Weekly Update


Greetings fellow historians and history lovers! Here are a few notes for you to remember:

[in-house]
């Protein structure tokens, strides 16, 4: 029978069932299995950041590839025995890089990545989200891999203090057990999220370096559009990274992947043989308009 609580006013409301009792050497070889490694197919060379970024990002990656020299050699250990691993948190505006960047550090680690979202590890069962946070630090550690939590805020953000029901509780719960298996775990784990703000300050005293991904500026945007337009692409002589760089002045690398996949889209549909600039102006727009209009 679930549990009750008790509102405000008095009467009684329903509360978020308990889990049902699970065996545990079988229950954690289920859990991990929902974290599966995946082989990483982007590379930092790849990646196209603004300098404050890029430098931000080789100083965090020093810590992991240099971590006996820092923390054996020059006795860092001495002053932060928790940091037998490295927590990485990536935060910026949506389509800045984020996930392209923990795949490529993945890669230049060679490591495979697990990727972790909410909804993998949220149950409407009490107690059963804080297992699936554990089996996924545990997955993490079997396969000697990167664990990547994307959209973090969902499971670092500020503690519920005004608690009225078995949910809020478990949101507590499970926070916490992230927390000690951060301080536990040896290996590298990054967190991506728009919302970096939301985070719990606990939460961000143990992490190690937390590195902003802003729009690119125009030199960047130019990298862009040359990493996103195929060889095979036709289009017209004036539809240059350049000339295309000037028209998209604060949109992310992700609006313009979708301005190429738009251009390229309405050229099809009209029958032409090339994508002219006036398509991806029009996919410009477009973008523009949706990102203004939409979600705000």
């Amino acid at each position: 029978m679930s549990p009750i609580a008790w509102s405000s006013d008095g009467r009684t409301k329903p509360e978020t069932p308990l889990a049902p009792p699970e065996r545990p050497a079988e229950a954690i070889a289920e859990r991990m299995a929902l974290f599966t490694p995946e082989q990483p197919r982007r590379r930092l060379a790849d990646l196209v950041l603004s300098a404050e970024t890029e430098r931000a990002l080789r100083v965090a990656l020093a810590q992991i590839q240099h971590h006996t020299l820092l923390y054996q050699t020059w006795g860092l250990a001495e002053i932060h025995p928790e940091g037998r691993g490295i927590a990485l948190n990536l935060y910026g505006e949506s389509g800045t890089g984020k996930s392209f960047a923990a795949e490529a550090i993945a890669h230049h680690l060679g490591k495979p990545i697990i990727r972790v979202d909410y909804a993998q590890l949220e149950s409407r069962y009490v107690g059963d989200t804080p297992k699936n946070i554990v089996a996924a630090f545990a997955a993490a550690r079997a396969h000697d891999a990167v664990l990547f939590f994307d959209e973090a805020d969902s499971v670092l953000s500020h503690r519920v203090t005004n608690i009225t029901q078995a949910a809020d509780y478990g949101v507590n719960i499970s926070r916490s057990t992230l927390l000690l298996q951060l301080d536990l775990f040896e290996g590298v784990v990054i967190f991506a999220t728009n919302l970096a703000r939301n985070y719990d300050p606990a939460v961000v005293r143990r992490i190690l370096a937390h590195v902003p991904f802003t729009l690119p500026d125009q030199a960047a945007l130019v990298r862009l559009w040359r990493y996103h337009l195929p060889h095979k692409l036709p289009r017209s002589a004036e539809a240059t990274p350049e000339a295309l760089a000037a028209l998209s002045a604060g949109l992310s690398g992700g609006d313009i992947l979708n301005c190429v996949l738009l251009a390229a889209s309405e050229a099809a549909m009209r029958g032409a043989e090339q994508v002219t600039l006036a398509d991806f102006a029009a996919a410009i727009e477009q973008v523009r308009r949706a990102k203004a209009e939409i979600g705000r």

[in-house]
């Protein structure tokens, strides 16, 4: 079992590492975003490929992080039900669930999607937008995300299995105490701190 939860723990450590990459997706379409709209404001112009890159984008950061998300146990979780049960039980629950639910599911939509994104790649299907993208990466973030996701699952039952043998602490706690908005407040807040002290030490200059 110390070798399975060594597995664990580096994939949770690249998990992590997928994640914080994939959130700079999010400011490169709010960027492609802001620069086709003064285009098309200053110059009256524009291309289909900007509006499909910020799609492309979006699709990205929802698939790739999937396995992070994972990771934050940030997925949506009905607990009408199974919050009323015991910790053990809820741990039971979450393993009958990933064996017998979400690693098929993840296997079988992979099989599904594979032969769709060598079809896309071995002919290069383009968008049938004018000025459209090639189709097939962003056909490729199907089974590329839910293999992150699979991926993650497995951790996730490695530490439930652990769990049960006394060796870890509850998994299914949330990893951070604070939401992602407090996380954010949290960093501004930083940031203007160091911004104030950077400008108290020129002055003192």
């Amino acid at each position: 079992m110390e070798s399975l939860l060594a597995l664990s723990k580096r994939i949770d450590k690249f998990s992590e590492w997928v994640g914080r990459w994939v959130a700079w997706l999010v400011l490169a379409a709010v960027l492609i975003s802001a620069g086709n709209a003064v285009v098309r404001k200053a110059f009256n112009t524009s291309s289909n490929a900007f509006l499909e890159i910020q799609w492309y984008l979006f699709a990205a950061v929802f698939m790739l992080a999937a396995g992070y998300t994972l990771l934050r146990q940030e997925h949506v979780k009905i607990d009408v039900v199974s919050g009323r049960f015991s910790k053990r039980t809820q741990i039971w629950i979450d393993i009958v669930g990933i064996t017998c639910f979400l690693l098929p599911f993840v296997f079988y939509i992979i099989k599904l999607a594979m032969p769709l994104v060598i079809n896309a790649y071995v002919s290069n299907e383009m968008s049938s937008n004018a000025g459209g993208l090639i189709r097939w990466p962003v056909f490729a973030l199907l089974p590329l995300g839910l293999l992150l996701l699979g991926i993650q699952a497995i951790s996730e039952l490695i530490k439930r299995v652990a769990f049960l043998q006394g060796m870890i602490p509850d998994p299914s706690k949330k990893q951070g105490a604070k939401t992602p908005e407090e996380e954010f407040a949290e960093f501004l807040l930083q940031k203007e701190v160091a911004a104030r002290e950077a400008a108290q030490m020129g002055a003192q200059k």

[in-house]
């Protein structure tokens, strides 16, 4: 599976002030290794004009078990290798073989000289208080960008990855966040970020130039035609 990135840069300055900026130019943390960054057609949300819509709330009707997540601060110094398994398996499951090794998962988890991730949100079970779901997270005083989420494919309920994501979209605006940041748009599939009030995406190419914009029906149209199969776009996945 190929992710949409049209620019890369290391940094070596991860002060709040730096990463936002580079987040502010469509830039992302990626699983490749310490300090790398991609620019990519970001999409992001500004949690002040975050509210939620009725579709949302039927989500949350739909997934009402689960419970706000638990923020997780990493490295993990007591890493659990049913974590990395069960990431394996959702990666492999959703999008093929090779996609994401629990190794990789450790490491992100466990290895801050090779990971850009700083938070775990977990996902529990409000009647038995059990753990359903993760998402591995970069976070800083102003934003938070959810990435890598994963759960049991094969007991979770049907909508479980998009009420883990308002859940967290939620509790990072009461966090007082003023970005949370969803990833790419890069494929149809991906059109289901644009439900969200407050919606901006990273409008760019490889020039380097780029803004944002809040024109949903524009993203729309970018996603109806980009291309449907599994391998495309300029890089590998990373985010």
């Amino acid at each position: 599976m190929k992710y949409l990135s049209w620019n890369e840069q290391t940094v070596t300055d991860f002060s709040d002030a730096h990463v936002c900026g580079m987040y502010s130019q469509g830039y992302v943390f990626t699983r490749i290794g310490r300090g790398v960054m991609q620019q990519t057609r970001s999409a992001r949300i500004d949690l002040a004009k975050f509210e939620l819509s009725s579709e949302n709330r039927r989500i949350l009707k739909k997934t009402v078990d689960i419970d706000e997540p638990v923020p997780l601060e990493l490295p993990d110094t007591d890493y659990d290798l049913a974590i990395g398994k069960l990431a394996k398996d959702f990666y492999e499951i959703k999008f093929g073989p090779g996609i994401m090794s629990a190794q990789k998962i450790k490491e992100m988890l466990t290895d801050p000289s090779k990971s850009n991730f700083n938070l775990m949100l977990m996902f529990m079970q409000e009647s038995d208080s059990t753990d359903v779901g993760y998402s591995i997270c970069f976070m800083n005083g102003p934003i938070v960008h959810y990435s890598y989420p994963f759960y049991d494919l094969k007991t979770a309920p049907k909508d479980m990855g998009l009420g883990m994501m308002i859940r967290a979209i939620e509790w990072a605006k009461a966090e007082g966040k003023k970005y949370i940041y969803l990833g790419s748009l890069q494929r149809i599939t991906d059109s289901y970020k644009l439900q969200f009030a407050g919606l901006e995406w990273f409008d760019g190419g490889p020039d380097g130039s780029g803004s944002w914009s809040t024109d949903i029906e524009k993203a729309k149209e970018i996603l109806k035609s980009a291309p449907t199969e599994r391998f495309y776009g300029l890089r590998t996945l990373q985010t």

Reminiscences: Volume 8 is here and waiting for you! This year's installment features a variety of items to interest you, including a wonderful article on the King family who generously endow the Society and Museum, and with which we are able to do so much to further Easton history. Be sure to get your edition! The Town of Easton Community Calendar is here also, sponsored by the North Easton Savings Bank. This great community resource follows the school calendar year, and includes much information about the Town, boards and committees, Easton schools, and many Easton groups. Schedules, holidays, meeting information, and of course Easton Historical Society events will be at your fingertips. This year the cover features Easton postcards, and Ed Hands has a terrific article on the painting installed in the Oakes Ames Memorial Hall. Our fall bottle and can drive, held in memory of Ken Martin, will be held on Saturday, September 23 from 9 a.m. to 1 p.m. I'll remind you next week. Save those bottles and cans, all those nickels add up! Finally, one of the things from our last open house was some household receipts from the family of Paul Anderson, who lived on Reynolds Street. These papers date from the 1920's to the 1930's. At first they may seem a bit mundane. However, a closer look gives us an insight into early 20th Century Easton through the eyes of one family. Here is a small selection from those papers: John O. Dean Company, 1 bag of mash, 1 bag of scratch, 25 pounds of shells, (all needed for chicken farming), $6.68. Also from J. O. Dean, 1 elm tree, $3.20. McCarthy Coal Co., 4375 pounds of coal, $40.81 Langwater Dairy, 22 quarts of milk at 15 cents a quart, $3.30; and 3/4 quart of cream, 90 cents. Anton Christensen, a Randall Street dairy farmer, 32 quarts of milk at 13 cents a quart. J. W. Erickson, meat dealer: bacon (20 cents), milk (7 cents) and 3 pork chops (90 cents). The Spic and Span Store (45 Main Street) 2 pounds of butter ($1.06), peach preserves (25 cents) and two packs of cigarettes (30 cents!). Finally, from O'Connor's News Store, a sale of a Freed-Eisemann NR-7 radio receiver, taken on credit and with a trade in, for $165.00 in 1925. Payments took about a year for this high end tube radio, a proud piece for any home! Hope you all have a great weekend! Frank

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